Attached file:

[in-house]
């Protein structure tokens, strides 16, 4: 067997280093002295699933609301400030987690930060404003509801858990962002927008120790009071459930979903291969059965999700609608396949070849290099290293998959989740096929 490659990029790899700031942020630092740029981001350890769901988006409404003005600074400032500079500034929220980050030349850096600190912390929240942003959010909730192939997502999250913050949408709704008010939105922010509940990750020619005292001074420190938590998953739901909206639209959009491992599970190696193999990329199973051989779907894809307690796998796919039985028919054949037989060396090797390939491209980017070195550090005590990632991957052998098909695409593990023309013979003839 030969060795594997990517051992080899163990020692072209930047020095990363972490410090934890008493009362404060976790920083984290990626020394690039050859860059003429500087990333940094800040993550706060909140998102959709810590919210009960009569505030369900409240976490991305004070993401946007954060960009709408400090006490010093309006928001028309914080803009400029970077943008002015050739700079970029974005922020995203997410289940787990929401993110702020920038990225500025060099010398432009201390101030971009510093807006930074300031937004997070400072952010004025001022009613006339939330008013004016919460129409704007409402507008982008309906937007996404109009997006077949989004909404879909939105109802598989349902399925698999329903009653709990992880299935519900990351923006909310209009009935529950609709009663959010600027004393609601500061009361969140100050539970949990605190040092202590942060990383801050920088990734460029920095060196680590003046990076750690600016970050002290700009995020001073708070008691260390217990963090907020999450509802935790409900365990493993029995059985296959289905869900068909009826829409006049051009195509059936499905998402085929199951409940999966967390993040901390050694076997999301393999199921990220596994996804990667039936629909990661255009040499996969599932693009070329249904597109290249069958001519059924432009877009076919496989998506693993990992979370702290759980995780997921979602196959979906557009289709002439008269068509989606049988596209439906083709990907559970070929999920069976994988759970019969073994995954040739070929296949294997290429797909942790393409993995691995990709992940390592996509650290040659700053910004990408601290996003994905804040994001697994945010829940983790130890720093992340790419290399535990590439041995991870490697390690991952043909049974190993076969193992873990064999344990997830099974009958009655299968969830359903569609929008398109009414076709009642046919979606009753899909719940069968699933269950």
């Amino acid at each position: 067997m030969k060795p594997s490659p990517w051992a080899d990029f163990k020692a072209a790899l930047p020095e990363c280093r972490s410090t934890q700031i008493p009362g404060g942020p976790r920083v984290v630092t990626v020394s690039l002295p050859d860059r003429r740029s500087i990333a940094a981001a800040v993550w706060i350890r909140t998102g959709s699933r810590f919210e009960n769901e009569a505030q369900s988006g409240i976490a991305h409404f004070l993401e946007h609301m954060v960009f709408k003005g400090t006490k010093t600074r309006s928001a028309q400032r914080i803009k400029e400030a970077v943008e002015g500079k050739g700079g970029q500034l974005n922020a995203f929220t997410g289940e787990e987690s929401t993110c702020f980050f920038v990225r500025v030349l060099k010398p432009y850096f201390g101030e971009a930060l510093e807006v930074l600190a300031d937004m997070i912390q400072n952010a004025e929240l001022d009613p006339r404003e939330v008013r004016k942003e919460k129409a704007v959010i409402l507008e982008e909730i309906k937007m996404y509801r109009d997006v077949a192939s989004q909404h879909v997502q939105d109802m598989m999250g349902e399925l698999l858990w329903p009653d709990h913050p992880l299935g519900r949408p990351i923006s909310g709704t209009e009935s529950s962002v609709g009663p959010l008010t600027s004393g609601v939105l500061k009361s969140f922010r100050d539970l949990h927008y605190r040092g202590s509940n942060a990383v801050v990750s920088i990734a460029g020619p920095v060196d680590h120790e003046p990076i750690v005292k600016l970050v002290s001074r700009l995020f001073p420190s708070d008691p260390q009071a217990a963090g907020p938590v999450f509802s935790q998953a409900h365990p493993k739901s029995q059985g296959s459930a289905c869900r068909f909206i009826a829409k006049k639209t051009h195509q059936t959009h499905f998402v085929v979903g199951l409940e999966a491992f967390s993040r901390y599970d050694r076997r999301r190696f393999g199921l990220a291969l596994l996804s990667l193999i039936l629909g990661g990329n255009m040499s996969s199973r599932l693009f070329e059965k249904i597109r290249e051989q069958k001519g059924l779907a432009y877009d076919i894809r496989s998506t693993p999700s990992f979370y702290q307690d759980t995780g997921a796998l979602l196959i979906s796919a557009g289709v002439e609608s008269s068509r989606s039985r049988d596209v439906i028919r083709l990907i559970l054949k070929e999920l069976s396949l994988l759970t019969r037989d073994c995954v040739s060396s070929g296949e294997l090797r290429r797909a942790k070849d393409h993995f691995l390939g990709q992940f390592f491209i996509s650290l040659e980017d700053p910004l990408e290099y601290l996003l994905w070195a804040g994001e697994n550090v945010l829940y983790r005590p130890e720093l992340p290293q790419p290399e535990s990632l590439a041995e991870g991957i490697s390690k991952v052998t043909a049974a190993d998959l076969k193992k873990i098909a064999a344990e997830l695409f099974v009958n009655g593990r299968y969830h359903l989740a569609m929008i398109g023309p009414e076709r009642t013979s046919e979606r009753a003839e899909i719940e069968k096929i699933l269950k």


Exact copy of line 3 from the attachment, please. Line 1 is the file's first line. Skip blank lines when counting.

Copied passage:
């Amino acid at each position: 067997m030969k060795p594997s490659p990517w051992a080899d990029f163990k020692a072209a790899l930047p020095e990363c280093r972490s410090t934890q700031i008493p009362g404060g942020p976790r920083v984290v630092t990626v020394s690039l002295p050859d860059r003429r740029s500087i990333a940094a981001a800040v993550w706060i350890r909140t998102g959709s699933r810590f919210e009960n769901e009569a505030q369900s988006g409240i976490a991305h409404f004070l993401e946007h609301m954060v960009f709408k003005g400090t006490k010093t600074r309006s928001a028309q400032r914080i803009k400029e400030a970077v943008e002015g500079k050739g700079g970029q500034l974005n922020a995203f929220t997410g289940e787990e987690s929401t993110c702020f980050f920038v990225r500025v030349l060099k010398p432009y850096f201390g101030e971009a930060l510093e807006v930074l600190a300031d937004m997070i912390q400072n952010a004025e929240l001022d009613p006339r404003e939330v008013r004016k942003e919460k129409a704007v959010i409402l507008e982008e909730i309906k937007m996404y509801r109009d997006v077949a192939s989004q909404h879909v997502q939105d109802m598989m999250g349902e399925l698999l858990w329903p009653d709990h913050p992880l299935g519900r949408p990351i923006s909310g709704t209009e009935s529950s962002v609709g009663p959010l008010t600027s004393g609601v939105l500061k009361s969140f922010r100050d539970l949990h927008y605190r040092g202590s509940n942060a990383v801050v990750s920088i990734a460029g020619p920095v060196d680590h120790e003046p990076i750690v005292k600016l970050v002290s001074r700009l995020f001073p420190s708070d008691p260390q009071a217990a963090g907020p938590v999450f509802s935790q998953a409900h365990p493993k739901s029995q059985g296959s459930a289905c869900r068909f909206i009826a829409k006049k639209t051009h195509q059936t959009h499905f998402v085929v979903g199951l409940e999966a491992f967390s993040r901390y599970d050694r076997r999301r190696f393999g199921l990220a291969l596994l996804s990667l193999i039936l629909g990661g990329n255009m040499s996969s199973r599932l693009f070329e059965k249904i597109r290249e051989q069958k001519g059924l779907a432009y877009d076919i894809r496989s998506t693993p999700s990992f979370y702290q307690d759980t995780g997921a796998l979602l196959i979906s796919a557009g289709v002439e609608s008269s068509r989606s039985r049988d596209v439906i028919r083709l990907i559970l054949k070929e999920l069976s396949l994988l759970t019969r037989d073994c995954v040739s060396s070929g296949e294997l090797r290429r797909a942790k070849d393409h993995f691995l390939g990709q992940f390592f491209i996509s650290l040659e980017d700053p910004l990408e290099y601290l996003l994905w070195a804040g994001e697994n550090v945010l829940y983790r005590p130890e720093l992340p290293q790419p290399e535990s990632l590439a041995e991870g991957i490697s390690k991952v052998t043909a049974a190993d998959l076969k193992k873990i098909a064999a344990e997830l695409f099974v009958n009655g593990r299968y969830h359903l989740a569609m929008i398109g023309p009414e076709r009642t013979s046919e979606r009753a003839e899909i719940e069968k096929i699933l269950k």